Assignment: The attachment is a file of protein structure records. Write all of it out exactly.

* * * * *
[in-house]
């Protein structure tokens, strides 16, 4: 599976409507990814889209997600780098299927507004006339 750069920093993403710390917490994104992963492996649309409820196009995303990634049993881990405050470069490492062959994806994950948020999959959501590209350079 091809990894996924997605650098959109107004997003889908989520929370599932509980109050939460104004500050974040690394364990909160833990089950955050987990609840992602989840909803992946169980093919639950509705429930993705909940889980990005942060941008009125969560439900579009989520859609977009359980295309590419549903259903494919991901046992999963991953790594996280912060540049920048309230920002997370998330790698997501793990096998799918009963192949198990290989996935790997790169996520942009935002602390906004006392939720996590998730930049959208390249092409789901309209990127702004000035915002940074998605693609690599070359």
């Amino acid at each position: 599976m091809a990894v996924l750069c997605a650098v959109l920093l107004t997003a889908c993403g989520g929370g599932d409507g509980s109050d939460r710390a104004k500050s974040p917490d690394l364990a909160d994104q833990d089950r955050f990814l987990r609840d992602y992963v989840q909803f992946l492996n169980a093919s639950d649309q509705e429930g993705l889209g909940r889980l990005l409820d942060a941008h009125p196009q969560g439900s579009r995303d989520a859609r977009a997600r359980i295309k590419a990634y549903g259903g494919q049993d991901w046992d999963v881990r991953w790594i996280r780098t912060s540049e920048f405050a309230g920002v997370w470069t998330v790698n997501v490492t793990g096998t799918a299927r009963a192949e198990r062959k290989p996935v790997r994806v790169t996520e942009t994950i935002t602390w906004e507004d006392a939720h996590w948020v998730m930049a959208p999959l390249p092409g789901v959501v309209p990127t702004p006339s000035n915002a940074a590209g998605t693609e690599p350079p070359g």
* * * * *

[in-house]
């Protein structure tokens, strides 16, 4: 599976409507990814889209997600780098299927507004006339 750069920093993403710390917490994104992963492996649309409820196009995303990634049993881990405050470069490492062959994806994950948020999959959501590209350079 091809990894996924997605650098959109107004997003889908989520929370599932509980109050939460104004500050974040690394364990909160833990089950955050987990609840992602989840909803992946169980093919639950509705429930993705909940889980990005942060941008009125969560439900579009989520859609977009359980295309590419549903259903494919991901046992999963991953790594996280912060540049920048309230920002997370998330790698997501793990096998799918009963192949198990290989996935790997790169996520942009935002602390906004006392939720996590998730930049959208390249092409789901309209990127702004000035915002940074998605693609690599070359």
């Amino acid at each position: 599976m091809a990894v996924l750069c997605a650098v959109l920093l107004t997003a889908c993403g989520g929370g599932d409507g509980s109050d939460r710390a104004k500050s974040p917490d690394l364990a909160d994104q833990d089950r955050f990814l987990r609840d992602y992963v989840q909803f992946l492996n169980a093919s639950d649309q509705e429930g993705l889209g909940r889980l990005l409820d942060a941008h009125p196009q969560g439900s579009r995303d989520a859609r977009a997600r359980i295309k590419a990634y549903g259903g494919q049993d991901w046992d999963v881990r991953w790594i996280r780098t912060s540049e920048f405050a309230g920002v997370w470069t998330v790698n997501v490492t793990g096998t799918a299927r009963a192949e198990r062959k290989p996935v790997r994806v790169t996520e942009t994950i935002t602390w906004e507004d006392a939720h996590w948020v998730m930049a959208p999959l390249p092409g789901v959501v309209p990127t702004p006339s000035n915002a940074a590209g998605t693609e690599p350079p070359g």